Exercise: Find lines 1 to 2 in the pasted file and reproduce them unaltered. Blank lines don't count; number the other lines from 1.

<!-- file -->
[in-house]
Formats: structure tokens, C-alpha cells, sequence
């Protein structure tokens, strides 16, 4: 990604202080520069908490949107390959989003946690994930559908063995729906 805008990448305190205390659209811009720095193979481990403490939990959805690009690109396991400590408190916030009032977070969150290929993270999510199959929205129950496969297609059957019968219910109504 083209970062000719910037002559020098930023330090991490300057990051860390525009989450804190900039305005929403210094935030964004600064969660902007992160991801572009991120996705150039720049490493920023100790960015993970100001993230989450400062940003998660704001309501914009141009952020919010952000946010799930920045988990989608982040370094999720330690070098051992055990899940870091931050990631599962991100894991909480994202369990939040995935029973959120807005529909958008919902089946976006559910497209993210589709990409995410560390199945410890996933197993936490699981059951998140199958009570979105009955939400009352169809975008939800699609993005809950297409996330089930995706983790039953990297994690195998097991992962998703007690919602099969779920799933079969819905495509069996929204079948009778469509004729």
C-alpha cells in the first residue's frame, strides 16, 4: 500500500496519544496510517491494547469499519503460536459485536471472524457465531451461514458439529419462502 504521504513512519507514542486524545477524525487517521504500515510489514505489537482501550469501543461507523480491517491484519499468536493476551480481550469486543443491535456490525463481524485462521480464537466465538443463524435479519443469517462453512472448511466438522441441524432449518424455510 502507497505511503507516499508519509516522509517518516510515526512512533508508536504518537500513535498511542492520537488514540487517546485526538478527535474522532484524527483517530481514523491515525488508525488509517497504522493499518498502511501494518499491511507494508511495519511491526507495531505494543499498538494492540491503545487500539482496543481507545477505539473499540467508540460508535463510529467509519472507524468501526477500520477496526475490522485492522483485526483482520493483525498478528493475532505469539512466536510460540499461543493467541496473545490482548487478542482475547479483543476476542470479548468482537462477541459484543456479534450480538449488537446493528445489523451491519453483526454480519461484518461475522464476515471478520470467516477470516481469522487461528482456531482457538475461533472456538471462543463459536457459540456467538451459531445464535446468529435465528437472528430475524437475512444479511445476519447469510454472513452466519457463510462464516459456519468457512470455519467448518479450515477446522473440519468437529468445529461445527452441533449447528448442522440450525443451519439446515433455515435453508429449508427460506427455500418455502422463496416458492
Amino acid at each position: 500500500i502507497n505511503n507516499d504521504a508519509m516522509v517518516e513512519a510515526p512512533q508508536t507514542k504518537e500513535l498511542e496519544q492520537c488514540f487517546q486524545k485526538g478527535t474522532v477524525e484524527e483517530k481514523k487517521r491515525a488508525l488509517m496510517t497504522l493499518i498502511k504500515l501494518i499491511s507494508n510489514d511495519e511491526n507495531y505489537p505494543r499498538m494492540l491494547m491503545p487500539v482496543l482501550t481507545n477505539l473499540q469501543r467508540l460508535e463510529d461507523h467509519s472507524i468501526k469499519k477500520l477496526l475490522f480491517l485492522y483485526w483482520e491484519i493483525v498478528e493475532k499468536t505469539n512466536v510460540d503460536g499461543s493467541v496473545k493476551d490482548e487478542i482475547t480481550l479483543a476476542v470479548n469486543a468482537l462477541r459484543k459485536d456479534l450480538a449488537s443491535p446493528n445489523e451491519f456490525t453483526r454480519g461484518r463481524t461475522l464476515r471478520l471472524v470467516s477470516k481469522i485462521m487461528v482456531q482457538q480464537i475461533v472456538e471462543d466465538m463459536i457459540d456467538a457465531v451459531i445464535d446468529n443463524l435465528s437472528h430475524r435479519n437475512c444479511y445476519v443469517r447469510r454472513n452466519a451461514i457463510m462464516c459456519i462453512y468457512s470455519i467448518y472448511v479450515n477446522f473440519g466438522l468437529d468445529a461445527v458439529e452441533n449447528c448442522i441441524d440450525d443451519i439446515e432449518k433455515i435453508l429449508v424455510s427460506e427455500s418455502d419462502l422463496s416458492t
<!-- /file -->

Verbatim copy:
[in-house]
Formats: structure tokens, C-alpha cells, sequence